The bank has been aggressively courting affluent customers with services including Chase Private Client and credit cards like Sapphire, which is targeted to top spenders.
But McInerney said the bank "looked at our product lineup" and "felt we had a gap."
"We feel we built the best product out there to fill that gap and that product lineup, and that's Chase Liquid," McInerney said. "We hopefully will attract a set of new clients to the bank ... and it's quite likely we've got some clients here today who will see this product being a better fit for them."
McInerney did not say what the target income group is for Chase Liquid or whether the bank sees the product as a way to appeal to customers who may be upset about changes to fees on traditional checking accounts.
Many banks have raised minimum balance requirements and other terms customers must meet in order to waive monthly checking fees on certain accounts, though Chase says it has reduced or eliminated several existing fees for things like closing accounts within 90 days of opening, account research fees and account transfers to cover overdrafts.
Alternative players like Green Dot Corp. (GDOT), NetSpend Holdings Inc. (NTSP) and Western Union Co. (WU), which offer their own prepaid cards in places like 7-Eleven, Walgreen Co. (WAG) and Wal-Mart Stores Inc. (WMT), say they have reaped the benefits of rising bank fees as consumers close accounts to pick up one of their products.
It is unclear whether traditional banks' entrance into the prepaid-card market may pull back customers who may have opted for an alternative provider, though it is likely to put pressure on existing players, particularly on the fee front, experts said.
"We love to see more competition in the prepaid card market and we are happy to see banks offering prepaid cards as long as that's not a substitute to their duty to serve the entire community with their traditional bank accounts," said Lauren Saunders, managing attorney for the National Consumer Law Center's Washington, D.C., office.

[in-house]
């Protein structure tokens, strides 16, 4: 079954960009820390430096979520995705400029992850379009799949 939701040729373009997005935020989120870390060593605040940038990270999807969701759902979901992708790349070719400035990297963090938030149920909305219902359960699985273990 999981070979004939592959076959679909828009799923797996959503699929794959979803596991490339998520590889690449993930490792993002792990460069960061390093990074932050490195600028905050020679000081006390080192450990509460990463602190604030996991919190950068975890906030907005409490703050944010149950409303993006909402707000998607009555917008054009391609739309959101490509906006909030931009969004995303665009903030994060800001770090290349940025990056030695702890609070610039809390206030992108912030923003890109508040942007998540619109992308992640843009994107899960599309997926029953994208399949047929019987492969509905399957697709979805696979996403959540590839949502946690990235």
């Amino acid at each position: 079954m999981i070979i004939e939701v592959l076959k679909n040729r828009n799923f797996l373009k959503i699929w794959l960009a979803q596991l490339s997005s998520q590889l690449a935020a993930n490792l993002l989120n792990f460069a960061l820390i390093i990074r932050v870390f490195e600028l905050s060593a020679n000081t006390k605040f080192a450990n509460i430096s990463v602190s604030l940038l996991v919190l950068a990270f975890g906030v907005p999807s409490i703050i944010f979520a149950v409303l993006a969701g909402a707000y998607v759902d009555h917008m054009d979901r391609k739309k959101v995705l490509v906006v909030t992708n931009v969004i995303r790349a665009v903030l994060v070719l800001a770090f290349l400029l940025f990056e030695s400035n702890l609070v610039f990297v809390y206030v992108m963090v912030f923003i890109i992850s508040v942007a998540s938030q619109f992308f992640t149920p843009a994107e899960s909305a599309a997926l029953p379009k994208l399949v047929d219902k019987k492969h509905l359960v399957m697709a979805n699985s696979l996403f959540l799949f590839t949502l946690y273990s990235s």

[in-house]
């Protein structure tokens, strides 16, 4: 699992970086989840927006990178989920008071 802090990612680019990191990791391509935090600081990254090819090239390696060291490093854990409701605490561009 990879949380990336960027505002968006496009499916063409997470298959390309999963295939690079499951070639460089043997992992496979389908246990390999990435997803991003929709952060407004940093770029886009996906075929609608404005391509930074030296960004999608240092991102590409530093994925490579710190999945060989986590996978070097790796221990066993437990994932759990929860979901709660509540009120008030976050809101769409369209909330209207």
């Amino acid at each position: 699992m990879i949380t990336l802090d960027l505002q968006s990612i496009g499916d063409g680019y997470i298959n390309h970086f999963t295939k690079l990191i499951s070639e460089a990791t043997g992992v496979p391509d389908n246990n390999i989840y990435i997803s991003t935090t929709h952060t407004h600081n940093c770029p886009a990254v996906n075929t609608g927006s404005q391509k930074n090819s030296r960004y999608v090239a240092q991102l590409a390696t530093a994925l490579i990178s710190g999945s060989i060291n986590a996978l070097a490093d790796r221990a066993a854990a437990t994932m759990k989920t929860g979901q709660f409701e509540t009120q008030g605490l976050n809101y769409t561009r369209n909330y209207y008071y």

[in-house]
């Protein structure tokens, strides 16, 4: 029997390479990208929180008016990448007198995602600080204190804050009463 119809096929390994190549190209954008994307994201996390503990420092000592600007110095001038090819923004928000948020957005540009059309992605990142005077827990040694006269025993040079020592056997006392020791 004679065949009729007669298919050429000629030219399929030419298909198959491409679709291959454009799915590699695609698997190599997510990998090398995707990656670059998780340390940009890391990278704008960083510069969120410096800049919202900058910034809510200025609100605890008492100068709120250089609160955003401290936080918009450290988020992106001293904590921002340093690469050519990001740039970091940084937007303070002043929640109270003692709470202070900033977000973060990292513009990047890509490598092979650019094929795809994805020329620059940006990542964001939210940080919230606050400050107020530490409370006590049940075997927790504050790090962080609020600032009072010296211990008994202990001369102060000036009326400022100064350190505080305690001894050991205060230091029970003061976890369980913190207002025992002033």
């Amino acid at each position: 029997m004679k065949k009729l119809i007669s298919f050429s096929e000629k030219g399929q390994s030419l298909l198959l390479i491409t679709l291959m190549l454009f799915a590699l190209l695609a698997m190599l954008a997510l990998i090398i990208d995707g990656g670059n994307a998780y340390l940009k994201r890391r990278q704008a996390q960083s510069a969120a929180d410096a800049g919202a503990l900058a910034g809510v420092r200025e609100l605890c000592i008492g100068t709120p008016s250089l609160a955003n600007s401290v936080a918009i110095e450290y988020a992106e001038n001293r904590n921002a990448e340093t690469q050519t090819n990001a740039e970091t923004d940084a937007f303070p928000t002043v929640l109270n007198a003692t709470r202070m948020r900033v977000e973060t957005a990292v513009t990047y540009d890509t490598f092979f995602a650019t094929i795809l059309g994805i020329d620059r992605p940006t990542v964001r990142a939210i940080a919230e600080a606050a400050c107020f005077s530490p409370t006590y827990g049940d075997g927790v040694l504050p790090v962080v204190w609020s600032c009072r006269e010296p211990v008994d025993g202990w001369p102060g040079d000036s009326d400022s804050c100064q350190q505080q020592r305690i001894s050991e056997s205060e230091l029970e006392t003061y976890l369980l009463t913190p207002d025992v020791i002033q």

The group has pushed for more transparent disclosures of prepaid card and traditional bank account fees. Chase's approach stands out because cardholders can conduct all of their activities inside of branches and using Chase ATMs, Saunders said.
"We like the fact these cards will be treated like other products that Chase offers and not as a second-class product," Saunders said.
Customers who use the cards can refill their cards with cash and checks at Chase branches as well as its 10,500 ATMs that are equipped to accept deposits free. They also can withdraw cash at all of its 17,500 ATMs and branches free, and receive account alerts via text or email.
"It certainly is an aggressive kind of an approach to say you can use all of our ATMs and all of our branches and bring all of your cash and checks to be deposited in our branches," said Ben Jackson, senior analyst in the prepaid advisory service at Mercator Advisory Group. However, Chase and other banks may face challenges getting customers who want a prepaid card to come to their branches, he said.
"The big issue that I think they face is a lot of the people who are the low- and moderate-income users of prepaid [cards] have left banks," Jackson said. "They've cautiously said I don't want to work with a bank, and so to have a prepaid card that is branch-focused I think could be a handicap for reaching some of those customers."
-By Andrew R. Johnson, Dow Jones Newswires; 212-416-3214; firstname.lastname@example.org
(END) Dow Jones Newswires
May 08, 2012 13:05 ET (17:05 GMT)
Copyright (c) 2012 Dow Jones & Company, Inc.